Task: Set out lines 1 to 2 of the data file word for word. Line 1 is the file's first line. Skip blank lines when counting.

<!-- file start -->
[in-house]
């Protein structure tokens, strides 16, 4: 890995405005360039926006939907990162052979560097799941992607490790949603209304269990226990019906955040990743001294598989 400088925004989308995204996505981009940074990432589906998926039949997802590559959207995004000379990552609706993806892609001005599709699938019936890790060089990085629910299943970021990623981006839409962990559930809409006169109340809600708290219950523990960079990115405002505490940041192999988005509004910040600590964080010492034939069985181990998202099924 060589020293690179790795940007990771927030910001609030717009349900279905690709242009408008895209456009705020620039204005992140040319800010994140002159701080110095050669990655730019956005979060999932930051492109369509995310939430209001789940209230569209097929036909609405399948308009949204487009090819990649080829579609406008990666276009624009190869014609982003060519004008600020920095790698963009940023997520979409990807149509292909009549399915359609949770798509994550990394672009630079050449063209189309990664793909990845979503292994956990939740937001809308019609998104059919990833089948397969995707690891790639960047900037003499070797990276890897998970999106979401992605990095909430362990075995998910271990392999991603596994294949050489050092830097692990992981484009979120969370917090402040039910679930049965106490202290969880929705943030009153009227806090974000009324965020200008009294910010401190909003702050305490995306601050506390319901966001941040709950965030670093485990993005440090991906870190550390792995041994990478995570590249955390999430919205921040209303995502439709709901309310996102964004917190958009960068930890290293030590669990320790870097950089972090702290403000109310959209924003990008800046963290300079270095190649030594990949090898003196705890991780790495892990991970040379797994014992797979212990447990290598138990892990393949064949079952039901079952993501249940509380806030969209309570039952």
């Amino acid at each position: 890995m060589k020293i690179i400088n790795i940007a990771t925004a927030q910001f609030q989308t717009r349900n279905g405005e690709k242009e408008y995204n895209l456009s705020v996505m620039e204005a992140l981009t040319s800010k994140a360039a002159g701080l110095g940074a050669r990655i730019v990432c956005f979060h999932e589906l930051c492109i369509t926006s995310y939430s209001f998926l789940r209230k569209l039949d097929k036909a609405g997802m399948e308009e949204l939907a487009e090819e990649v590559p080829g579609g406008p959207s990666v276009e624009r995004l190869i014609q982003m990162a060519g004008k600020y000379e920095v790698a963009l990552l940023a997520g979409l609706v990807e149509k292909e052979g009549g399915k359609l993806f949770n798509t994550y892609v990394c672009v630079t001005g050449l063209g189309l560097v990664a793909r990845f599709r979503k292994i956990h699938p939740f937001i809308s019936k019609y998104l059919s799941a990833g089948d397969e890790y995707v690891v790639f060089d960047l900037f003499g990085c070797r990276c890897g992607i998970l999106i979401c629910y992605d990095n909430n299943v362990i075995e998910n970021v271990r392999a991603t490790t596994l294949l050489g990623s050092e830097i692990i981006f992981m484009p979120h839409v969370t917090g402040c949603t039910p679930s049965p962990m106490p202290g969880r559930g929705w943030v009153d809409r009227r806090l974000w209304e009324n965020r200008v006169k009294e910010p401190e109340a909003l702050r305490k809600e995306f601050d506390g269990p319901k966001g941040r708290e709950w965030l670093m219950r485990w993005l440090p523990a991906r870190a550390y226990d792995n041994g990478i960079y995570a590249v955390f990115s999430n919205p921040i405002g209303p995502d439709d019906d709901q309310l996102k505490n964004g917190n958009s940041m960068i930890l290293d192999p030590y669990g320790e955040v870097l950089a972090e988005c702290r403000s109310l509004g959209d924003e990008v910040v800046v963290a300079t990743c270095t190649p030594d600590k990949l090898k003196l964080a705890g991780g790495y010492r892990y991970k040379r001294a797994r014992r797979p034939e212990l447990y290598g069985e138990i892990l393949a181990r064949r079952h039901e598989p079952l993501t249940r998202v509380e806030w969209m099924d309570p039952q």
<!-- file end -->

[in-house]
């Protein structure tokens, strides 16, 4: 890995405005360039926006939907990162052979560097799941992607490790949603209304269990226990019906955040990743001294598989 400088925004989308995204996505981009940074990432589906998926039949997802590559959207995004000379990552609706993806892609001005599709699938019936890790060089990085629910299943970021990623981006839409962990559930809409006169109340809600708290219950523990960079990115405002505490940041192999988005509004910040600590964080010492034939069985181990998202099924 060589020293690179790795940007990771927030910001609030717009349900279905690709242009408008895209456009705020620039204005992140040319800010994140002159701080110095050669990655730019956005979060999932930051492109369509995310939430209001789940209230569209097929036909609405399948308009949204487009090819990649080829579609406008990666276009624009190869014609982003060519004008600020920095790698963009940023997520979409990807149509292909009549399915359609949770798509994550990394672009630079050449063209189309990664793909990845979503292994956990939740937001809308019609998104059919990833089948397969995707690891790639960047900037003499070797990276890897998970999106979401992605990095909430362990075995998910271990392999991603596994294949050489050092830097692990992981484009979120969370917090402040039910679930049965106490202290969880929705943030009153009227806090974000009324965020200008009294910010401190909003702050305490995306601050506390319901966001941040709950965030670093485990993005440090991906870190550390792995041994990478995570590249955390999430919205921040209303995502439709709901309310996102964004917190958009960068930890290293030590669990320790870097950089972090702290403000109310959209924003990008800046963290300079270095190649030594990949090898003196705890991780790495892990991970040379797994014992797979212990447990290598138990892990393949064949079952039901079952993501249940509380806030969209309570039952």